VH Fibre Optics, part of Alviva Holdings, is expanding its portfolio and repositioning its offerings toward closing the availability gap of fast and stable connectivity in rural and semi-rural areas.
The group will deliver an end-to-end offering and new solutions that bring cost-effective connectivity options as an alternative to long-distance fibre.
Large parts of South Africa remain without access to high-speed bandwidth, and this has had severe implications as the country implemented a lockdown and restrictions in response to the Covid-19 pandemic, said VH Fibre Optics MD Johan Kleynhans.
“Many learners were left behind when schools moved online, businesses that could not operate online were compelled to close, and opportunities for telemedicine were not available. With uncertainty still hanging over the future, it is a long overdue requirement to address this connectivity gap,” he explained.
VH Fibre Optics is supplementing the existing fibre footprint with innovative wireless solutions combining technologies such as TV White Space, V and E band wireless radios and WiFi.
“These types of solutions are ideal for the South African and larger Southern African Development Community (SADC) market, as broadcast networks are already pervasive throughout the country, including in areas where it is currently not cost-effective to deploy fibre solutions,” he pointed out.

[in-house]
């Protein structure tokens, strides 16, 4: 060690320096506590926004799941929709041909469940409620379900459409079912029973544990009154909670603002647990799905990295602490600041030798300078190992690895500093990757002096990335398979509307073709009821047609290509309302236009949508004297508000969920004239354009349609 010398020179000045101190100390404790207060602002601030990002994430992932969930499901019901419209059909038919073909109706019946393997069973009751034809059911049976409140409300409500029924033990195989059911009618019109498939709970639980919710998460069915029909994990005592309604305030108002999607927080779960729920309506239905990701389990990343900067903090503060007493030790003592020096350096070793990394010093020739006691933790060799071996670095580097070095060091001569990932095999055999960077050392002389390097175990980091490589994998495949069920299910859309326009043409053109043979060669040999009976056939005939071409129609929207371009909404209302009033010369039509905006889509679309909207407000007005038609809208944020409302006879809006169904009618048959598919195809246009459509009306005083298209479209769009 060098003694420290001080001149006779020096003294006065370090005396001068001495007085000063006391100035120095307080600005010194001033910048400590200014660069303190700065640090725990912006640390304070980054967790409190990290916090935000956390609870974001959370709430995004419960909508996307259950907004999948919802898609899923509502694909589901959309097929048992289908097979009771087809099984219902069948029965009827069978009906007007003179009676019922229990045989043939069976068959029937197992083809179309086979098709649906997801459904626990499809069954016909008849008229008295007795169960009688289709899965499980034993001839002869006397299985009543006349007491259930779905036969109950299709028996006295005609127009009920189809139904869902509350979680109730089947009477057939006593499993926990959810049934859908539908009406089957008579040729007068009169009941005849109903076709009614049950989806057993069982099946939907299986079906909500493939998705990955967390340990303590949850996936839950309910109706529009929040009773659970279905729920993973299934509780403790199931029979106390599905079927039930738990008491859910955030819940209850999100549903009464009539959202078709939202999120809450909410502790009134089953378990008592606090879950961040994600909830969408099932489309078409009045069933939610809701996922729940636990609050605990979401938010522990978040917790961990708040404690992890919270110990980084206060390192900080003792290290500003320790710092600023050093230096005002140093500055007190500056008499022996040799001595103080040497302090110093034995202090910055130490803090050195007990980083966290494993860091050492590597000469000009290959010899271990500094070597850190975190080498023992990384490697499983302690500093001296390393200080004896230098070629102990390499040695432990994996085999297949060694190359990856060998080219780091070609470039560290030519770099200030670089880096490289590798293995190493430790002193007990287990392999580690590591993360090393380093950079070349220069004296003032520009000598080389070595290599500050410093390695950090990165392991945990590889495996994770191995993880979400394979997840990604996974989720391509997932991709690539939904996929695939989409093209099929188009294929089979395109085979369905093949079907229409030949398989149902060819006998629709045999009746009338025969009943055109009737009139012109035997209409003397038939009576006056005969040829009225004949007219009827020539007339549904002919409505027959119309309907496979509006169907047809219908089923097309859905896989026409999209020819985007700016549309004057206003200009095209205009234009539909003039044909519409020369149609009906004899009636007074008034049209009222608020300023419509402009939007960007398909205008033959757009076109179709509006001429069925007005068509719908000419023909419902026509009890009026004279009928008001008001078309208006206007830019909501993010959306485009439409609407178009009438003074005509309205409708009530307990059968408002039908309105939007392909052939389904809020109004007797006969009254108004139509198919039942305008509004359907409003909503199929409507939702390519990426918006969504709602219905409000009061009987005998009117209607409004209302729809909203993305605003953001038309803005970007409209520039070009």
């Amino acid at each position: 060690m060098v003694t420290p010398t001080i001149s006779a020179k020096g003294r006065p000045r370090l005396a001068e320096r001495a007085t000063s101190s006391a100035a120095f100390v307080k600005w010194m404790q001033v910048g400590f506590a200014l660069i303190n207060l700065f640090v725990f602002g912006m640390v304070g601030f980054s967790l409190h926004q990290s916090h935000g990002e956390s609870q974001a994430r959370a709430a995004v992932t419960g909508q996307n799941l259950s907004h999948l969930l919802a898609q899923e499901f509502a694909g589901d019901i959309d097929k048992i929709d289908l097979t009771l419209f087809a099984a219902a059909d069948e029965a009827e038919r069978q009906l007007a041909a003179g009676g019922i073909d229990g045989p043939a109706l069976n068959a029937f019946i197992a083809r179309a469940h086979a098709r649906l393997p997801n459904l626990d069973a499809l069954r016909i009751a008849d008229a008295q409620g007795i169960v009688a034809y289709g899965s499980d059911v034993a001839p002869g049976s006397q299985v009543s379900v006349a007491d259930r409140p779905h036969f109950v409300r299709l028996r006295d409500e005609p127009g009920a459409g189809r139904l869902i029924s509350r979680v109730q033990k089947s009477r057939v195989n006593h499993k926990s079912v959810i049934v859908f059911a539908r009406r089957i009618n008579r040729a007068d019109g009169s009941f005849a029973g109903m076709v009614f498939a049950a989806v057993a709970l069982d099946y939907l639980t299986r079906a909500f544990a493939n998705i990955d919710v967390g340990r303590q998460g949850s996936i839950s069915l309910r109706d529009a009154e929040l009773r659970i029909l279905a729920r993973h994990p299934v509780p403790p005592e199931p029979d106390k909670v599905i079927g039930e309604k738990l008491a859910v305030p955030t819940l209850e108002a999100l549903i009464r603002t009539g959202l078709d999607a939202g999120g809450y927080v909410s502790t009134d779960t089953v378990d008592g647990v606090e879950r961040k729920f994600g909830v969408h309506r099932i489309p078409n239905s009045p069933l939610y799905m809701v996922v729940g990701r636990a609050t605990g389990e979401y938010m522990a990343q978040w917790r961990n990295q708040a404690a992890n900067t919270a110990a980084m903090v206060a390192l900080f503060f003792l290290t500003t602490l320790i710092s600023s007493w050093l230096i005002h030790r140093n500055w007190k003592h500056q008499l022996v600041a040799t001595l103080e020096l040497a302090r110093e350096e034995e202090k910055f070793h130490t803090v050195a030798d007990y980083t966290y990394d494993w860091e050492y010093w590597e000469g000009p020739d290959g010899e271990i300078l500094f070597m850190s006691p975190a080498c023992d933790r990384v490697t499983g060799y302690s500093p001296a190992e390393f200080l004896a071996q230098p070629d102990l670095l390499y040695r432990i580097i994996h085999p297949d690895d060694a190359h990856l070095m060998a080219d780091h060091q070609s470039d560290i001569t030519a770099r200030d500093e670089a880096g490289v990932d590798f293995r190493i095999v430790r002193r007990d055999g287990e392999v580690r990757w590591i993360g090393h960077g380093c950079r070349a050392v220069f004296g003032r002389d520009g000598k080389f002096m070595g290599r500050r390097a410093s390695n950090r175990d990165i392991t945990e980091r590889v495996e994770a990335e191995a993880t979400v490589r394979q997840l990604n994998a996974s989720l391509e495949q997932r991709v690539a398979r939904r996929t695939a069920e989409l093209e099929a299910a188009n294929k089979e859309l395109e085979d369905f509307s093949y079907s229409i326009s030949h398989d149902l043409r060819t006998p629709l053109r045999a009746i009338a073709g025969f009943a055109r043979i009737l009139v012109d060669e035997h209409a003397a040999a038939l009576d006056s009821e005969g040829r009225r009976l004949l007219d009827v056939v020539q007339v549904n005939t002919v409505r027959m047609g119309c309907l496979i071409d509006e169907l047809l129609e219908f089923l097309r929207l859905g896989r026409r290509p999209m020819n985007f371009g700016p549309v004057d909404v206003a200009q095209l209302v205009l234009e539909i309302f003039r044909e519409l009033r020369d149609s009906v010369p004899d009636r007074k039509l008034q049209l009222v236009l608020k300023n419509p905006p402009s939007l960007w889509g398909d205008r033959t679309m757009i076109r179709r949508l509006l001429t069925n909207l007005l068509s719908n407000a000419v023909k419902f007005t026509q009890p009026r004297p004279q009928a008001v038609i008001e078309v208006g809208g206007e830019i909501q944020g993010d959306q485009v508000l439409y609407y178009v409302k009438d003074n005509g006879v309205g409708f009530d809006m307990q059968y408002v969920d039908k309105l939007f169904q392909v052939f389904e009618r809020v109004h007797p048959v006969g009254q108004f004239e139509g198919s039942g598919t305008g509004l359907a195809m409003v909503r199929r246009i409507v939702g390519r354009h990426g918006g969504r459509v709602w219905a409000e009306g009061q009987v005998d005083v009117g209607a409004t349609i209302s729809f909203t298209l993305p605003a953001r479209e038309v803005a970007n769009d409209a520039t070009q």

The combination and use of these wireless technologies provide the crucial link for connectivity until critical mass and the viability of fibre is established in rural and semi-rural areas.
The VH Fibre Optics end-to-end offering also comprises design, planning, deployment, compliance, testing, maintenance and support, which will empower individuals, businesses and industries in previously disconnected areas to make use of the multitude of benefits attached to high-speed connectivity.
VH Fibre Optics will also operate on a build and transfer model, which enables network operators to take on a fully developed network and extend their reach and services into outlying areas.
“Our hybrid solution will enable our open-access fibre and wireless network clients to expand their market, helping all of South Africa to compete on a global stage and bringing economic stimulus,” Kleynhans commented.
There are also numerous opportunities in the SADC, as lack of connectivity is a common challenge across the region.
“Fibre is not as prevalent in Africa as other regions across the world, and these alternative hybrid technologies have a significant role to play in connecting the continent. Our goal is to tailor our solutions to address the specific challenges in each market instead of using a one-size-fits-all approach, with the ultimate aim of bridging the connectivity gap.
“It is the key to progress and empower businesses and individuals across not just South Africa, but the SADC and the rest of Africa,” Kleynhans concluded.